Jan 10, 2018Posted in: Magic General
The people you are describing play Commander/EDH.
People not showing up to play standard don't buy product... of any kind. Stores hurt first and hard and the trickle up to WotC is slower.
They already raised the prices to stores without raising the MSRP. Dirty deeds...
As far as standard is concerned... the last 2 years have been utter dumpster fire especially with Kaladesh. Design thought they could sell more cards with big fatty creatures and janky unbalanced mechanics that you weren't given the right tools to remove or counter. Control is just about dead because they want it that way by DESIGN.
Maro needs to realize that his plan doesn't work even a little and go back to balanced sets. Use RTR and Tarkir as templates to give us fun draft/standard environments.
My problem with the attendance angle of this is that people are asking them to fix and bring the game back to the glory days of mass competitive play. If anything, the current situation shows how anemic the game is outside of that venue. What exactly has wizards done to support players that don't want to compete at FNM and just want to be able to afford good cards to build their deck building kits? They literally push the most powerful cards each set through their own promotional tools like the Pro Tour and then refuse to make those cards more affordable even after rotation hits. The cards that are cheap are ones that have no demand due to better / more efficient cards being present. Most people are not made of money: They can't just say "I'm going to put 150-300 dollars down to get a playset of X, Y, or Z staple card", and those that do always have to make sure that card has a home first or are willing to trade away something to get to that goal.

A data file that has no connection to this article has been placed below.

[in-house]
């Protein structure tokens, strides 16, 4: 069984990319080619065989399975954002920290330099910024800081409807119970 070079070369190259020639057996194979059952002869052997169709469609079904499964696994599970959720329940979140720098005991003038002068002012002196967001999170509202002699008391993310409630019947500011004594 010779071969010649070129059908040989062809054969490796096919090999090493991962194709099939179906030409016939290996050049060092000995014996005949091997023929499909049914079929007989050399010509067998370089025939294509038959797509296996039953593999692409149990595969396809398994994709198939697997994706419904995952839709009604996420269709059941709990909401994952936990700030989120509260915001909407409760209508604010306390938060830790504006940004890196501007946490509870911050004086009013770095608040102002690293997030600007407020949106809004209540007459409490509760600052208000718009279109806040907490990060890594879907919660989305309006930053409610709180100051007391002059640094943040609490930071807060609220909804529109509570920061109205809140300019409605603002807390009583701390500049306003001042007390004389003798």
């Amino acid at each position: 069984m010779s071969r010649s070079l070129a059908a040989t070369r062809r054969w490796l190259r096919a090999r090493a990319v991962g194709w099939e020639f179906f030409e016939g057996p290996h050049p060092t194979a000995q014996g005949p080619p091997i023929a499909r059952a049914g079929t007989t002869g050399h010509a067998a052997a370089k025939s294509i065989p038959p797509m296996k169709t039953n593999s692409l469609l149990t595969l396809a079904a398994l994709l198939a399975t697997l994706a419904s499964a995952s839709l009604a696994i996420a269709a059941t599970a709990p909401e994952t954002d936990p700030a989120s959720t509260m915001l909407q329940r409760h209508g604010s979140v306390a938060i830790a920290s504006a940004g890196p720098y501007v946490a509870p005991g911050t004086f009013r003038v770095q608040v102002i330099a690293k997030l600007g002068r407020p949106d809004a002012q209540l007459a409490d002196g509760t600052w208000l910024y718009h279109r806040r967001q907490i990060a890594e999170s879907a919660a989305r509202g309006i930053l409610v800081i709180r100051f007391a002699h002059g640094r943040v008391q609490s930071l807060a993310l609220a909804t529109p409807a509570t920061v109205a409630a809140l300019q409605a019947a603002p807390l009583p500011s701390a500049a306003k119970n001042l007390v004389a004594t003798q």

This isn't helped by watching youtube videos of WoTC representatives cluelessly milling about and saying how fun a six mana legendary dinosaur that marks things for death if it ever gets played is.
Jan 6, 2018I feel EDH is more or less a different game from 60 card constructed, and the transition between the two is a bit awkward. I’m also admittedly not a big fan of it overall. EDH is a much better game for multiplayer, but I’ve always preferred 1v1.Posted in: Commander (EDH)
Jan 6, 2018Posted in: Magic General